This week Thundercloud is reviewing the Aeronautica Imperialis Companion, which contains rules for Eldar Space Marine, and Necron flyers.
What’s in the book?
I’ve finally received my copy of the AI Companion. It’s a 64 page paperback book containing the Eldar, Space Marines, Necrons, a reprint of the Looted planes White Dwarf article, campaign rules for Eldar, Space Marines and Necrons, advanced damage rules and advanced Ace rules, and three Matched Play scenarios.
As a product it literally is a companion, and alongside Taros Air War as a rulebook gives you every plane released after the first wave (leaving only the Orks and half the Imperial Navy in the Rynn’s World ebook). If you don’t have the Taros book and just have a starter set you can use most of the content, and there’s a two page spread of special rules that cover rules like Jink and Rocket Booster that are not in the starter set rulebooks.
With Covid hitting the Flight Plan series of articles for AI abruptly stopped (there seems to have been a lot going on behind the scenes in Specialist when you compare what we’ve got to what was planned), and a lot of momentum was lost. The Tau release, lacking an Orca and Manta, seemed incomplete, and Imperial Navy (read Thunderbolt Furies) dominated matched play. The game needed more variety, a proper matched play format and a hard points pass based on faction performance in games. This supplement delivers on two of those things.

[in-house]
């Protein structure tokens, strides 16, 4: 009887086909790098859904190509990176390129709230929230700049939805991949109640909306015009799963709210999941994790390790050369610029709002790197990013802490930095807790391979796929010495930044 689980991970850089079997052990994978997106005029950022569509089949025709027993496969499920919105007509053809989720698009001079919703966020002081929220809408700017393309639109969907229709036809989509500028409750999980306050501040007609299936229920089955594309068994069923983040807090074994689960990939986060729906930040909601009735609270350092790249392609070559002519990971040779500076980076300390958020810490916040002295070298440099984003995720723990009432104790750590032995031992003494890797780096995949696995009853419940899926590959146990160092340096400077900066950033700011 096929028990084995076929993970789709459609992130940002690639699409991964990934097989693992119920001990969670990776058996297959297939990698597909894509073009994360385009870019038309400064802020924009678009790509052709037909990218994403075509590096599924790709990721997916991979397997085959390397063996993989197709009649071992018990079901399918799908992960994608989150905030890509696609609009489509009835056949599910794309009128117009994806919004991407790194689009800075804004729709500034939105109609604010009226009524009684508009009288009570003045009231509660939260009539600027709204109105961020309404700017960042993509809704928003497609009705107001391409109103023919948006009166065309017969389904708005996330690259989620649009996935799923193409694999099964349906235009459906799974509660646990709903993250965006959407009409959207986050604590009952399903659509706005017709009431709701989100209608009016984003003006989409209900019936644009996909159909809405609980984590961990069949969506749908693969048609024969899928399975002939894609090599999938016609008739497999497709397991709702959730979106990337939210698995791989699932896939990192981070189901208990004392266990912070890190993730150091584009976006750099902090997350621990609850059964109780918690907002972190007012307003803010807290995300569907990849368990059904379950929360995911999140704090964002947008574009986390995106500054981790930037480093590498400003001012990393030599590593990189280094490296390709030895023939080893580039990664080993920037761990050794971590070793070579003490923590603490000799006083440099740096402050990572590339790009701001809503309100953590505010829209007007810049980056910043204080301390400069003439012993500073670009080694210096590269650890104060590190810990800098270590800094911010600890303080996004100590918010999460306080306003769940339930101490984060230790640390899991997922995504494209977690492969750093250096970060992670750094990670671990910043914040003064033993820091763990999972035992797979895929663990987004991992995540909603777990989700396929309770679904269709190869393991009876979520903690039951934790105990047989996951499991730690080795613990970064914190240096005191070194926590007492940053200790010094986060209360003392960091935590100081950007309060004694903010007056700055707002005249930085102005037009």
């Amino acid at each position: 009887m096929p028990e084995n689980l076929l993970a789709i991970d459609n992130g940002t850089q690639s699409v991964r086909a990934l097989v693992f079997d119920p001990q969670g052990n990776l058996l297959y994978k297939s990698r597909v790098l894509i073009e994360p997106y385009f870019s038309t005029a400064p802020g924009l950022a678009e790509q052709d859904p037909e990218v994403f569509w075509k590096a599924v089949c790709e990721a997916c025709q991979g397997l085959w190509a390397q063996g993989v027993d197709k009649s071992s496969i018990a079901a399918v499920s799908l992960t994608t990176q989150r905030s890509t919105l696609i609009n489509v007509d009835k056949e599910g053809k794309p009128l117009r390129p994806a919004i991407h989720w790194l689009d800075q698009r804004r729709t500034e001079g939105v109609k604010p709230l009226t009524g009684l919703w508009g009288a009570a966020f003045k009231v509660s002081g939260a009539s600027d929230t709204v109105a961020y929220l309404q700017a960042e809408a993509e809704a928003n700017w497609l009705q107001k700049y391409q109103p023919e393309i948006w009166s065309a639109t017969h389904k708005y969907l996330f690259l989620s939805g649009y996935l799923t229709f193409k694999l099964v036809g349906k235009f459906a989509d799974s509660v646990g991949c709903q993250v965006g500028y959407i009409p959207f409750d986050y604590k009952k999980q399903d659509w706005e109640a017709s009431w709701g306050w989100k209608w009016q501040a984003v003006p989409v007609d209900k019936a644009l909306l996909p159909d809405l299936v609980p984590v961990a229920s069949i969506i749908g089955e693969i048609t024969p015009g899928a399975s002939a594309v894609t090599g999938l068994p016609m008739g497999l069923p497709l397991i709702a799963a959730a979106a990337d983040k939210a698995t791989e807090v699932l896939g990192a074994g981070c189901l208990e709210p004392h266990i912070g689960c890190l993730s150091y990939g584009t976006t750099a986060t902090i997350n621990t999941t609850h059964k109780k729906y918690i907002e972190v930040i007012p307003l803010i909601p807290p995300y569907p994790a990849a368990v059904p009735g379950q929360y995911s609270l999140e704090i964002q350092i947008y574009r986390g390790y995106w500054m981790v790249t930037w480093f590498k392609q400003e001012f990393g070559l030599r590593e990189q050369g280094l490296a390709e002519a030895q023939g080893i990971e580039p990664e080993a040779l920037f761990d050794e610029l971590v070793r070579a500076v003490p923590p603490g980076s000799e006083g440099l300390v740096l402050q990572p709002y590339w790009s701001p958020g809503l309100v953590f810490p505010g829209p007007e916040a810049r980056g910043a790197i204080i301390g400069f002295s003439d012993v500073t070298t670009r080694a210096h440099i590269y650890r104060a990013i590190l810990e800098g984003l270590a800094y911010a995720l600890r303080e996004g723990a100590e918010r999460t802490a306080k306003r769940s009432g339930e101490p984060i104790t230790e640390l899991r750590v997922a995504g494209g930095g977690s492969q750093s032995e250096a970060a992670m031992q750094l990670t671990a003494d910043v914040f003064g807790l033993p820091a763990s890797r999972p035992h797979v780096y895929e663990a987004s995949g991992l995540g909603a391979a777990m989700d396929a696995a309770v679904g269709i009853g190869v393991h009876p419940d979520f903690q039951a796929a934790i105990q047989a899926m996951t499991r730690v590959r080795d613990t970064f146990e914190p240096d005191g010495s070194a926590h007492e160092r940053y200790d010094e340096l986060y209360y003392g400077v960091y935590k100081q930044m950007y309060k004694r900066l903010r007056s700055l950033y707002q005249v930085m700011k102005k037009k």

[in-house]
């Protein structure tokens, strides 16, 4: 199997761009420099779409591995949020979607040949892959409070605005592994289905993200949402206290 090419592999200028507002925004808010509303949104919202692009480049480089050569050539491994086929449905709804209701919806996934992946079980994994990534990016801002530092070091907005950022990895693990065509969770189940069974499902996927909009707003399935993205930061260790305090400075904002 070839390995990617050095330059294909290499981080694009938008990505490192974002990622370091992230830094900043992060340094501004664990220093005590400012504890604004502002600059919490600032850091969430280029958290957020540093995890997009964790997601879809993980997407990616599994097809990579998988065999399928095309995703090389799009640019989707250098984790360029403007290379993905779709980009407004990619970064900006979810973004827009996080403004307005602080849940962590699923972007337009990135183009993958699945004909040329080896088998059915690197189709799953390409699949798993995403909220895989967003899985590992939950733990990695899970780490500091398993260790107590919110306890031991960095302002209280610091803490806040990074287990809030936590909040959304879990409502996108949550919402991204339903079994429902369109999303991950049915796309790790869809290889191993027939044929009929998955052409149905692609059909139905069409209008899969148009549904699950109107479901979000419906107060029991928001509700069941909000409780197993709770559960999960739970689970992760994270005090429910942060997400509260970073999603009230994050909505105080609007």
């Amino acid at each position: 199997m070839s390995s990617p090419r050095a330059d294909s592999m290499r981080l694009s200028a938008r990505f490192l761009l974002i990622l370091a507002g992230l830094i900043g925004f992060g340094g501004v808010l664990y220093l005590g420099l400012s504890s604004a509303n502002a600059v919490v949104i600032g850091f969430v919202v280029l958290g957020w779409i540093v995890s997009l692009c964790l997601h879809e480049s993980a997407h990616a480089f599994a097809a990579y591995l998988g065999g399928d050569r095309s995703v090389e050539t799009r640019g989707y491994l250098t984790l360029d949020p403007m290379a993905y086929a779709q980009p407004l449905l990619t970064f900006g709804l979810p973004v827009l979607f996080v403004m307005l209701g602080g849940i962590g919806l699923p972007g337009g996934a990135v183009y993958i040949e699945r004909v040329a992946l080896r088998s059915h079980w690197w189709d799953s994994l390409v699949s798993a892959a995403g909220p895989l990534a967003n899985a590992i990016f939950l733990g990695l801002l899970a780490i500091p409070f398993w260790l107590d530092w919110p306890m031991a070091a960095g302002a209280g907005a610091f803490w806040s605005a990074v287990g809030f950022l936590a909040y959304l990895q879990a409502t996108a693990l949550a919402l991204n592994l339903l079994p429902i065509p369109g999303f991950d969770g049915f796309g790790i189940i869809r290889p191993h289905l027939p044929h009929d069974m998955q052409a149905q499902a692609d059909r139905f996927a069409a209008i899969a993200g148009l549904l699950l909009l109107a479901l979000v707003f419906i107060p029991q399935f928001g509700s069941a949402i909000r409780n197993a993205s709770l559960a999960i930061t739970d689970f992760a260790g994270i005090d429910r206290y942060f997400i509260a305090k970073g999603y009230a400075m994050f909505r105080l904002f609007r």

Necrons get two aircraft in this supplement (both available from Forgeworld) and in case you were worried Eldar or Imperial Navy had the most brutal fighters, you’ve got a new combat monster here with the Doom Scythe. It matches the Eldar Nightshade for speed and maneuverability, but has significantly better firepower and twice the structure. However it does clock in at 38 points.
A 150 point force would clock in at just four planes (3 Doom Scythe, 1 Night Scythe) so you’ll be an at initiative disadvantage for the first turn or three, particularly against an Ork Dakkajet Flying Circus, but when you start toasting things, and taking 2 structure planes off the board in a single volley would not be unusual, then that initiative advantage is going to start going away.